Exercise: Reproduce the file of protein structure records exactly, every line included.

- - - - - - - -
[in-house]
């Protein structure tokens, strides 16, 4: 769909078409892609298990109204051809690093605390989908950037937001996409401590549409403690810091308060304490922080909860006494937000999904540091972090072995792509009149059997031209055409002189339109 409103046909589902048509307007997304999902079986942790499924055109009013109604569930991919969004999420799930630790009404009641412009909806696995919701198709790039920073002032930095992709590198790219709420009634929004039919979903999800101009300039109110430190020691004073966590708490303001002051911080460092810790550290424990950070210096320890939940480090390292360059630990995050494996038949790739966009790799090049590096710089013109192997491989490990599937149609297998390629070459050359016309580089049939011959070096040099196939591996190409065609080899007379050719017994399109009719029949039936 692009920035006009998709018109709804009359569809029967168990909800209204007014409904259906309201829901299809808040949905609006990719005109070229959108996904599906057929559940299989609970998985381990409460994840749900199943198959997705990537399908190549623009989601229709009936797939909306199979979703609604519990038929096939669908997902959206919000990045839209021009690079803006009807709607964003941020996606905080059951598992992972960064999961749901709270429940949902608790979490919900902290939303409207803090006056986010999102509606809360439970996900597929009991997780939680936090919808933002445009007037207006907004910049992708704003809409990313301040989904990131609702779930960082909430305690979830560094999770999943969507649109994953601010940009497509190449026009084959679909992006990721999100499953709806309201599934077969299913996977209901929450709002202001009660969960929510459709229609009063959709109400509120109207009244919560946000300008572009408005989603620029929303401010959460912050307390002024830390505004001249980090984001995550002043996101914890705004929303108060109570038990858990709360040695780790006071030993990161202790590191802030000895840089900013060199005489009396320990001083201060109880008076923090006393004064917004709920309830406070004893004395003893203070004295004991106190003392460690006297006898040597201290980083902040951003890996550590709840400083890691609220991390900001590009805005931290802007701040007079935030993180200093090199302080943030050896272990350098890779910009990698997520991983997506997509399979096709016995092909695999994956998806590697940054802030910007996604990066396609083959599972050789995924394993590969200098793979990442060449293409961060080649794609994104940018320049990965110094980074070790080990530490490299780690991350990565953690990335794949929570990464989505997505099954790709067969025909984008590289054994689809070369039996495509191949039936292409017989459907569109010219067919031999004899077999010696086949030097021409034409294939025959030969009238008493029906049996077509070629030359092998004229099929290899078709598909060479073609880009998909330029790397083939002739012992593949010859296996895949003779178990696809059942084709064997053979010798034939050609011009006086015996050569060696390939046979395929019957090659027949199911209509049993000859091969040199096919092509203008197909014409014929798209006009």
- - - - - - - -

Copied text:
[in-house]
């Protein structure tokens, strides 16, 4: 769909078409892609298990109204051809690093605390989908950037937001996409401590549409403690810091308060304490922080909860006494937000999904540091972090072995792509009149059997031209055409002189339109 409103046909589902048509307007997304999902079986942790499924055109009013109604569930991919969004999420799930630790009404009641412009909806696995919701198709790039920073002032930095992709590198790219709420009634929004039919979903999800101009300039109110430190020691004073966590708490303001002051911080460092810790550290424990950070210096320890939940480090390292360059630990995050494996038949790739966009790799090049590096710089013109192997491989490990599937149609297998390629070459050359016309580089049939011959070096040099196939591996190409065609080899007379050719017994399109009719029949039936 692009920035006009998709018109709804009359569809029967168990909800209204007014409904259906309201829901299809808040949905609006990719005109070229959108996904599906057929559940299989609970998985381990409460994840749900199943198959997705990537399908190549623009989601229709009936797939909306199979979703609604519990038929096939669908997902959206919000990045839209021009690079803006009807709607964003941020996606905080059951598992992972960064999961749901709270429940949902608790979490919900902290939303409207803090006056986010999102509606809360439970996900597929009991997780939680936090919808933002445009007037207006907004910049992708704003809409990313301040989904990131609702779930960082909430305690979830560094999770999943969507649109994953601010940009497509190449026009084959679909992006990721999100499953709806309201599934077969299913996977209901929450709002202001009660969960929510459709229609009063959709109400509120109207009244919560946000300008572009408005989603620029929303401010959460912050307390002024830390505004001249980090984001995550002043996101914890705004929303108060109570038990858990709360040695780790006071030993990161202790590191802030000895840089900013060199005489009396320990001083201060109880008076923090006393004064917004709920309830406070004893004395003893203070004295004991106190003392460690006297006898040597201290980083902040951003890996550590709840400083890691609220991390900001590009805005931290802007701040007079935030993180200093090199302080943030050896272990350098890779910009990698997520991983997506997509399979096709016995092909695999994956998806590697940054802030910007996604990066396609083959599972050789995924394993590969200098793979990442060449293409961060080649794609994104940018320049990965110094980074070790080990530490490299780690991350990565953690990335794949929570990464989505997505099954790709067969025909984008590289054994689809070369039996495509191949039936292409017989459907569109010219067919031999004899077999010696086949030097021409034409294939025959030969009238008493029906049996077509070629030359092998004229099929290899078709598909060479073609880009998909330029790397083939002739012992593949010859296996895949003779178990696809059942084709064997053979010798034939050609011009006086015996050569060696390939046979395929019957090659027949199911209509049993000859091969040199096919092509203008197909014409014929798209006009």